Ruzcaj area, in need of change.



Our Urban Challenge location is Ruzcaj area of Krakow, a suburban residential district. Based on our first impressions on the spot and a follow-up brainstorming session we drew up several bulletpoints to be worked on and we split into groups in order to present Ruzcaj from different constructive perspectives.

A PARADOXAL AREA (William, Denis)



As we walked through the Ruczaj residential neighbourhood, we were struck by a number of contrasts that were a possible reflection of the socio-economic realities that characterize the area.

The first contrast we noted was that between renovated (or new?) buildings and

the typical Soviet design that appears frequently in Poland’s urban landscape.

The latter is often deteriorated and run down, while its modern equivalents

closely resemble those found in most western European states. This perhaps reflects country’s aspirations to modernise and improve its housing schemes.



At first glance, Ruczaj looks quite organized as a residential neighborhood, with little to no apparent signs of vandalism. When we went exploring deeper into the residential area however, we did find some lines of graffiti consisting of anti-semitic slogans. These slogans are painted in public spaces such as supermarket walls, but also they are targeted in the private sphere, such as one specific apartments. However, upon further research, we have found out that these slogans should be interpreted in the light of opposing soccer teams, instead as perceived intolerance against the Jewish population. One should remember that due to the European football championships of 2012, emotions rang high concerning these football games. At a news post on, it was stated that: “.. the only thing on the mind of that red-faced fan screaming ‘anti-semitic’ obscenities from the terraces, is hatred of his catholic compatriot waving a different coloured scarf on the other side of the ground.”  Therefore, this is a good example how one can interpret certain signs completely different without specific information on the social background of a certain area.


A quite obvious issue in the area is the usage of common spaces and communal services. In order to improve upon this aspect, we made several observations.
Firstly, the neighbourhood is in need of communal spaces. It is true, that there’s a playground for children in between the block of flats, however no other communal space can be found that can also be used by adults or senior citizens (e.g.: parks or promenades around or between the blocks). Many green areas we passed by were abandoned, or not properly used, and these spaces could be turned into more welcoming and opened ones (e.g: parks, adult playgrounds, benches with tables). In order to increase the surface of these communal spaces, street parking could be more controlled, and parking lots could be set up in walking sitance for the residents.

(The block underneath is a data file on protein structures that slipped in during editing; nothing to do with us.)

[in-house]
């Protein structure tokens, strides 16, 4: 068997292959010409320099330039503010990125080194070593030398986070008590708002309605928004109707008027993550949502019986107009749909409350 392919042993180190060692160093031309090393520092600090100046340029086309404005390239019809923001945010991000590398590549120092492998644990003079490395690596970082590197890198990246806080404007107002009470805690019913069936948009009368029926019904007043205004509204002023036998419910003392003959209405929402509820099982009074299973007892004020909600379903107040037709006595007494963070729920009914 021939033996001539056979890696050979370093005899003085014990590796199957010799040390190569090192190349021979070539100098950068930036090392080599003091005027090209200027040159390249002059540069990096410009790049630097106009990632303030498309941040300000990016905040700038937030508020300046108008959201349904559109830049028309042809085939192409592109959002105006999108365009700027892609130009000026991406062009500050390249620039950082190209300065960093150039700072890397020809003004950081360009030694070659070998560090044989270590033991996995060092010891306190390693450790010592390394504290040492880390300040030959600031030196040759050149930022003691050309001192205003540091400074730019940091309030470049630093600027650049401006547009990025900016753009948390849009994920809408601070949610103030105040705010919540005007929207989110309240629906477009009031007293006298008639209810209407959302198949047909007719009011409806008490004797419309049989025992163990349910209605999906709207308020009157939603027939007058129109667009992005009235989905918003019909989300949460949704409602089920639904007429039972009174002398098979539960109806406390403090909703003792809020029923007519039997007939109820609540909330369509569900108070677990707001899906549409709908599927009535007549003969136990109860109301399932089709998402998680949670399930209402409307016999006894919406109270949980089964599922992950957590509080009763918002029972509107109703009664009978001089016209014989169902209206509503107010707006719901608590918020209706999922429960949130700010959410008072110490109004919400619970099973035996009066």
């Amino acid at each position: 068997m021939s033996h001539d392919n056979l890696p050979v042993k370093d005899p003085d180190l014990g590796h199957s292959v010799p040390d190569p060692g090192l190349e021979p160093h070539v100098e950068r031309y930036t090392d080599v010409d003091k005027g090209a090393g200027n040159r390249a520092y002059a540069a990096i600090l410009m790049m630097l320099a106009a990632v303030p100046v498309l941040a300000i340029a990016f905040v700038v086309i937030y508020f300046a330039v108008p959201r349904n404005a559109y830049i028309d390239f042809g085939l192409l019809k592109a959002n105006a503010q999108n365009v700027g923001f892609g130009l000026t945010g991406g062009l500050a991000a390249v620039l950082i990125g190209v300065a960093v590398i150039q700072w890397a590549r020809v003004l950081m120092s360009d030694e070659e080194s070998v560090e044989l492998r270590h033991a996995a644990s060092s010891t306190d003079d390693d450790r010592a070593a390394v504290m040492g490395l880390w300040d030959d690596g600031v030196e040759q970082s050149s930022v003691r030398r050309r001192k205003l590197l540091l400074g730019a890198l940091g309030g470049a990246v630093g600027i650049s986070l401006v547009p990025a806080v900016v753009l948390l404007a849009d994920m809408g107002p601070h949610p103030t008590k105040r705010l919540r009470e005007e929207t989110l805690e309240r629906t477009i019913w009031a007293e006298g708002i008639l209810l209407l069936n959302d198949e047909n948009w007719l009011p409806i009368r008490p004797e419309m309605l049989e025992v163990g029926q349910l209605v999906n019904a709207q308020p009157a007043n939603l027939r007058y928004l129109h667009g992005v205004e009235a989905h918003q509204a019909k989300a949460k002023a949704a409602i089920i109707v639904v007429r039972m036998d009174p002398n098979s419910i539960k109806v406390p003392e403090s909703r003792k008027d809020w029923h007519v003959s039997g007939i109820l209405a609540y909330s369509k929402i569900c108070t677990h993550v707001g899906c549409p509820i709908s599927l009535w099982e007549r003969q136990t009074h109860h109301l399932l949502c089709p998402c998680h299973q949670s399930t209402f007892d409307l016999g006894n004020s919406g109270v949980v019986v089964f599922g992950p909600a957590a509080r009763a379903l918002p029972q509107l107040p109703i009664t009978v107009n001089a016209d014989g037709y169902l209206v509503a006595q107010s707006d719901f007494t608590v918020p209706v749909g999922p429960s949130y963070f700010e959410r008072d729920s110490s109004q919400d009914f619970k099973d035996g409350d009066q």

Secondly, during our visit we bumped into overflowing garbage cans, many abandoned green areas and run-down buldings. The lack of regular upkeep e.g.: cleaning of garbage cans, lawn mowing etc. is a basic, yet quite ignored issue that needs to be worked on. Bypassing these primary environmental requierments of cohabitation can quietly undermine the sense of a community living together.


Thirdly, upgrading the façade of the buildings (painting them, and especially: renovation of balconies) could add much to the scenery that is showing strong contrast with newly built residences. This could be done in many steps, but it is definitely a part of the rehabilitation of the area.

Lastly and most importantly, the above mentioned suggestions would contribute to the inclusion of the residents in their neighbourhood, and creating a more lively community through simple and cost-effective steps.


Below is a map of Ruczaj. The actual road Ruczaj is where the pin is, however, the neighbourhood is below the sign “Ruczaj”. In order to better visualize the issues mentioned above, check out our map of the district:,19.917977&spn=0.008064,0.01929
All photo credit goes to: Leonie

Blogging/editing credit goes to: Nina,Viktoria